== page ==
CAS  Article  Google Scholar 

  2. 2.

    Catapano AL, Graham I, De Backer G, Wiklund O, Chapman MJ, Drexel H, et al. 2016 ESC/EAS guidelines for the management of dyslipidaemias. Eur Heart J. 2016;37:2999–3058.

    Article  Google Scholar 

  3. 3.

    Kurmus O, Erkan AF, Ekici B, Aslan T, Eren M. Discordance of low-density lipoprotein Cholestrol and non-high-density lipoprotein Cholestrol and coronary artery disease severity. Arq Bras Cardiol. 2020;114:469–75.

    CAS  PubMed  PubMed Central  Google Scholar 

  4. 4.

    Pischon T, Girman CJ, Sacks FM, Rifai N, Stampfer MJ, Rimm EB. Non-high-density lipoprotein cholesterol and apolipoprotein B in the prediction of coronary heart disease in men. Circulation. 2005;112:3375–83.

    CAS  Article  Google Scholar 

  5. 5.

    Kattoor AJ, Kanuri SH, Mehta JL. Role of ox-LDL and LOX-1 in Atherogenesis. Curr Med Chem. 2019;26:1693–700.

    CAS  Article  Google Scholar 

  6. 6.

    Kuwabara K, Harada S, Sugiyama D, Kurihara A, Kubota Y, Higashiyama A, et al. Relationship between non-high-density lipoprotein cholesterol and low-density lipoprotein cholesterol in the general population. J Atheroscler Thromb. 2016;23:477–90.

    CAS  Article  Google Scholar 

  7. 7.

    Mora S, Buring JE, Ridker PM. Discordance of low-density lipoprotein (LDL) cholesterol with alternative LDL-related measures and future coronary events. Circulation. 2014;129:553–61.

    CAS  Article  Google Scholar 

Download references


Not applicable.



Author information




OK: major contributor in writing the letter. OK, TA, ME, KA, read and interpreted the article which was previously published in Lipids in Health and Disease journal. All the authors read and approved the final version of the letter.

Corresponding author

Correspondence to Ozge Kurmus.

Ethics declarations

Ethics approval and consent to participate

Not applicable (This is a “letter to the editor”).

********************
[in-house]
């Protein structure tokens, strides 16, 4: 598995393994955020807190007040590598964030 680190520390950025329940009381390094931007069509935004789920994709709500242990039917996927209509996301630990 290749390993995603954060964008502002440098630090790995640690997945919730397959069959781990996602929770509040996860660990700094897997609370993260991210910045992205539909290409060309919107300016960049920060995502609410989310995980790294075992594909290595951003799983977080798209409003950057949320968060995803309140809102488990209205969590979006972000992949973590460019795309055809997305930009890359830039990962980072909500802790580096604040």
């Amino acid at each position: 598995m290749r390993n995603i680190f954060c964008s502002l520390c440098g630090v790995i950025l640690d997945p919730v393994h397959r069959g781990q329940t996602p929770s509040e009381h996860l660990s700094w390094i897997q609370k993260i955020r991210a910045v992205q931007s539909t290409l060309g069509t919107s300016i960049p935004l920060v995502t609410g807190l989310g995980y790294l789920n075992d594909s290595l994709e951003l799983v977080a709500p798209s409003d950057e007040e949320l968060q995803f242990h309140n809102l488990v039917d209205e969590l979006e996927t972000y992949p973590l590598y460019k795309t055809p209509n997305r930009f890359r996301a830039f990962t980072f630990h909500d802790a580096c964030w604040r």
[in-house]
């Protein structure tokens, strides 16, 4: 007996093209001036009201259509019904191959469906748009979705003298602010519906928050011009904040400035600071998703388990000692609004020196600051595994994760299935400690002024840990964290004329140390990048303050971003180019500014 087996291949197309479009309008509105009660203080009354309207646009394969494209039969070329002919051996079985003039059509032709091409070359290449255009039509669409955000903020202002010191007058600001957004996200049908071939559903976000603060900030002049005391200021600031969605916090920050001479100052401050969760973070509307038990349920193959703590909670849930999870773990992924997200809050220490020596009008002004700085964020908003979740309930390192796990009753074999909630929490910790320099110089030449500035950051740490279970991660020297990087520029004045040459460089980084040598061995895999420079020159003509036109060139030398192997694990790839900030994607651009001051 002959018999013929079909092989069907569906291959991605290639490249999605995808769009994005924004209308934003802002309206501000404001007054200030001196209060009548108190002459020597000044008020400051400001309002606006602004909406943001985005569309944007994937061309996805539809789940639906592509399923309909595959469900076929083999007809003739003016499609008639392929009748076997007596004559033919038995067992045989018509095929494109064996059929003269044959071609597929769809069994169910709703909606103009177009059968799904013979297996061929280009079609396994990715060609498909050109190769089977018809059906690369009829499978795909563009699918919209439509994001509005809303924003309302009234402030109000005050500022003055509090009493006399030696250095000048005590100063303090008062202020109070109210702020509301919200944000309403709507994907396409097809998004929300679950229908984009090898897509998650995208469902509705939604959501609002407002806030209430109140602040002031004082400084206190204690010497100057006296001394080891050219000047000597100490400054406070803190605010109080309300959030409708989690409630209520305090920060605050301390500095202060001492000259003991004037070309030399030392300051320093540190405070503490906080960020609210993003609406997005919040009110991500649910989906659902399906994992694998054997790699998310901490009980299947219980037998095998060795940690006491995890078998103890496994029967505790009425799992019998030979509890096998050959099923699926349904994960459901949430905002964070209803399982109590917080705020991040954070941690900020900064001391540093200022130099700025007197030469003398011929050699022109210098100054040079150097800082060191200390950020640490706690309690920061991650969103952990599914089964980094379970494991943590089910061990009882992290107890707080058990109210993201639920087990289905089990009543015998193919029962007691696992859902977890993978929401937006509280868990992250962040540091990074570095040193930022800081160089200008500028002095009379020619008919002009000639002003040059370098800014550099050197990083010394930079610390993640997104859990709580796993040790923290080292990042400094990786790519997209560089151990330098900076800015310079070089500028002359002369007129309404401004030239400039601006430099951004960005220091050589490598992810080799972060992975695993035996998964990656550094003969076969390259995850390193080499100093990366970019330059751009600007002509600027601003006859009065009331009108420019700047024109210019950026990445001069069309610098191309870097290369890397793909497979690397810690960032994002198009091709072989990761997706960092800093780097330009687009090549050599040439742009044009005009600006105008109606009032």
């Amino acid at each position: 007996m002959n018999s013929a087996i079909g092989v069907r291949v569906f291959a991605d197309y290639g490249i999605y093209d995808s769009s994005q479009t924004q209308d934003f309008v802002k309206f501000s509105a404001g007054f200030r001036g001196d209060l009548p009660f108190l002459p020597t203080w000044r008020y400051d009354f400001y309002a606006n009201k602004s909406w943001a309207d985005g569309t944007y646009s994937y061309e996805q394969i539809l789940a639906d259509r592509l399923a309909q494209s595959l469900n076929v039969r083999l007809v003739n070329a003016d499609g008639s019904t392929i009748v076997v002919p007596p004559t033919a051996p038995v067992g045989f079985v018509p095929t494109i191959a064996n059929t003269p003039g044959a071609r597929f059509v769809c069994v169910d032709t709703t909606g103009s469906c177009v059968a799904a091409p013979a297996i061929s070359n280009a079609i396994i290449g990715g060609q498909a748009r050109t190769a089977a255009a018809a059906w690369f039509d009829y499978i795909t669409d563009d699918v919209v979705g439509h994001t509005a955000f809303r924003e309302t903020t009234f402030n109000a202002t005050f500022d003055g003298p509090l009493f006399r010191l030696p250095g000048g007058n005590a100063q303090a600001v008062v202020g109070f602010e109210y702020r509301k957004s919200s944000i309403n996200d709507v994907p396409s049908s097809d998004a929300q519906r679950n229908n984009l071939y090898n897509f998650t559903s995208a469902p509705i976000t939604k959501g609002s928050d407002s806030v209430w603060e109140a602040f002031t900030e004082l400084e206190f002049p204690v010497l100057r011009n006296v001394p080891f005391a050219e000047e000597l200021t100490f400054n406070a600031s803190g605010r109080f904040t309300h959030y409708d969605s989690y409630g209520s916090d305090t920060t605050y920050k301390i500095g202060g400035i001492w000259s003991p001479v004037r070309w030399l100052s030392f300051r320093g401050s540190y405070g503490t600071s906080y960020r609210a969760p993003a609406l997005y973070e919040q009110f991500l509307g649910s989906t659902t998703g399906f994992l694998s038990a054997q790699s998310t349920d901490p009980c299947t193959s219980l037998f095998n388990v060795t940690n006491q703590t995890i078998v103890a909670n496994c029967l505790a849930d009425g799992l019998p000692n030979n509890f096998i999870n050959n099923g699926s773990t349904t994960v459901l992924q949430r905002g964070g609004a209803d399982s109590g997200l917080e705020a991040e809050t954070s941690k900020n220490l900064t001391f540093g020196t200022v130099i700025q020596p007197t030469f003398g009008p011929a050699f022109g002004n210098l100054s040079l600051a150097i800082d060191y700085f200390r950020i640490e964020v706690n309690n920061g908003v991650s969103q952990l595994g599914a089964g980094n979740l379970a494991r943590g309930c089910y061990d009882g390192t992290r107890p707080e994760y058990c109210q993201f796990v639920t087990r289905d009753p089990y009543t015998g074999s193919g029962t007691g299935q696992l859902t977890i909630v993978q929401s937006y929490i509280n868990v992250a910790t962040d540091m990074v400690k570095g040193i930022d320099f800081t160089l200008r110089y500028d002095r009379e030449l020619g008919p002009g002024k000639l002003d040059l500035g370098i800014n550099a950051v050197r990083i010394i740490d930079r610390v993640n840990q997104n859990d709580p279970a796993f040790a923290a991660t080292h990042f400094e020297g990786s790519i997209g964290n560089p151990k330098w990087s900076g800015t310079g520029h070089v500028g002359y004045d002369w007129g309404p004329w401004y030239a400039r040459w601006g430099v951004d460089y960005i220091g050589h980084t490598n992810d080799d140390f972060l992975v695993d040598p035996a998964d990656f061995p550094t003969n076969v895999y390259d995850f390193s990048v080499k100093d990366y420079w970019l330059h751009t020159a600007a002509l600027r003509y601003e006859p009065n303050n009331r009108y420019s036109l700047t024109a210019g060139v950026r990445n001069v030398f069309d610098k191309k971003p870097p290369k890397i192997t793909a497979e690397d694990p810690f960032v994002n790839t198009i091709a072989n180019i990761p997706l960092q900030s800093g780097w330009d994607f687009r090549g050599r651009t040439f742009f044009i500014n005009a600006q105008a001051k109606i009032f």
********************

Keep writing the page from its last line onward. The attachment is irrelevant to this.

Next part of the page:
Consent for publication

Not applicable.

Competing interests


Additional information

Publisher’s Note

Springer Nature remains neutral with regard to jurisdictional claims in published maps and institutional affiliations.

Rights and permissions

Open Access This article is licensed under a Creative Commons Attribution 4.0 International License, which permits use, sharing, adaptation, distribution and reproduction in any medium or format, as long as you give appropriate credit to the original author(s) and the source, provide a link to the Creative Commons licence, and indicate if changes were made. The images or other third party material in this article are included in the article's Creative Commons licence, unless indicated otherwise in a credit line to the material. If material is not included in the article's Creative Commons licence and your intended use is not permitted by statutory regulation or exceeds the permitted use, you will need to obtain permission directly from the copyright holder. To view a copy of this licence, visit The Creative Commons Public Domain Dedication waiver ( applies to the data made available in this article, unless otherwise stated in a credit line to the data.

Reprints and Permissions

About this article

Verify currency and authenticity via CrossMark

Cite this article

Kurmus, O., Aslan, T., Eren, M. et al. Discordant serum lipid parameters. Lipids Health Dis 20, 10 (2021).

Download citation